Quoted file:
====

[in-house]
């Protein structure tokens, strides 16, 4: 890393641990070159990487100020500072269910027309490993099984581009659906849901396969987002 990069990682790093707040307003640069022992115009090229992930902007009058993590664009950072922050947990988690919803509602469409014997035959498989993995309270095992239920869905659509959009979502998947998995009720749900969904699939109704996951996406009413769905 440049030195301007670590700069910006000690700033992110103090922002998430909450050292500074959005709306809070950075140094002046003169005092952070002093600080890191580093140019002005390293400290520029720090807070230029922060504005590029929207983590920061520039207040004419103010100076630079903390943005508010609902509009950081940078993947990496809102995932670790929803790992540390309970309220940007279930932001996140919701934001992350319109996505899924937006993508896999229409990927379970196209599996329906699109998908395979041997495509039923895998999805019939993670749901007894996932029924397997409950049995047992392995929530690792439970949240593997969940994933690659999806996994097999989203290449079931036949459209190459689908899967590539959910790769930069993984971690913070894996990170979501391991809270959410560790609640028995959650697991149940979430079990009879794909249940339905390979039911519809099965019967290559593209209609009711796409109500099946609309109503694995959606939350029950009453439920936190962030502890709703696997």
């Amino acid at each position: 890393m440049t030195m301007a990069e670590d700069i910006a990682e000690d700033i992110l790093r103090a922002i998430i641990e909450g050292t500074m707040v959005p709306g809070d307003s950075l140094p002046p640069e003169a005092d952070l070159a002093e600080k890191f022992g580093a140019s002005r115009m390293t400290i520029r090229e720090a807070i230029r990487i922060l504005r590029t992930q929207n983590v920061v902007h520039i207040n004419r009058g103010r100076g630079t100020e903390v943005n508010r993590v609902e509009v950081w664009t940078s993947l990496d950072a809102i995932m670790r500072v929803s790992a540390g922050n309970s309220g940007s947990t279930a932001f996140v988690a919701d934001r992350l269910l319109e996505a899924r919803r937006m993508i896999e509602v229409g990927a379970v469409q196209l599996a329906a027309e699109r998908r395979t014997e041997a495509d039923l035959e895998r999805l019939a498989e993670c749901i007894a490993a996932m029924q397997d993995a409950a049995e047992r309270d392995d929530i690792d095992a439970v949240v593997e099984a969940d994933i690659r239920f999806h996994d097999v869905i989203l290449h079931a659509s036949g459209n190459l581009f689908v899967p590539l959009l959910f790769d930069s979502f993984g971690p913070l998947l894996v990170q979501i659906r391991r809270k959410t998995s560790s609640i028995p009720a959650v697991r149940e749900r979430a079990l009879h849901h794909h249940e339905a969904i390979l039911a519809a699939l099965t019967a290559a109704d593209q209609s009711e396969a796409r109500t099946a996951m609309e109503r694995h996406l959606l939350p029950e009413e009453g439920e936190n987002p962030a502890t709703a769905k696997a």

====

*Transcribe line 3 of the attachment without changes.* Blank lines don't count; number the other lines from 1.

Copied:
């Amino acid at each position: 890393m440049t030195m301007a990069e670590d700069i910006a990682e000690d700033i992110l790093r103090a922002i998430i641990e909450g050292t500074m707040v959005p709306g809070d307003s950075l140094p002046p640069e003169a005092d952070l070159a002093e600080k890191f022992g580093a140019s002005r115009m390293t400290i520029r090229e720090a807070i230029r990487i922060l504005r590029t992930q929207n983590v920061v902007h520039i207040n004419r009058g103010r100076g630079t100020e903390v943005n508010r993590v609902e509009v950081w664009t940078s993947l990496d950072a809102i995932m670790r500072v929803s790992a540390g922050n309970s309220g940007s947990t279930a932001f996140v988690a919701d934001r992350l269910l319109e996505a899924r919803r937006m993508i896999e509602v229409g990927a379970v469409q196209l599996a329906a027309e699109r998908r395979t014997e041997a495509d039923l035959e895998r999805l019939a498989e993670c749901i007894a490993a996932m029924q397997d993995a409950a049995e047992r309270d392995d929530i690792d095992a439970v949240v593997e099984a969940d994933i690659r239920f999806h996994d097999v869905i989203l290449h079931a659509s036949g459209n190459l581009f689908v899967p590539l959009l959910f790769d930069s979502f993984g971690p913070l998947l894996v990170q979501i659906r391991r809270k959410t998995s560790s609640i028995p009720a959650v697991r149940e749900r979430a079990l009879h849901h794909h249940e339905a969904i390979l039911a519809a699939l099965t019967a290559a109704d593209q209609s009711e396969a796409r109500t099946a996951m609309e109503r694995h996406l959606l939350p029950e009413e009453g439920e936190n987002p962030a502890t709703a769905k696997a």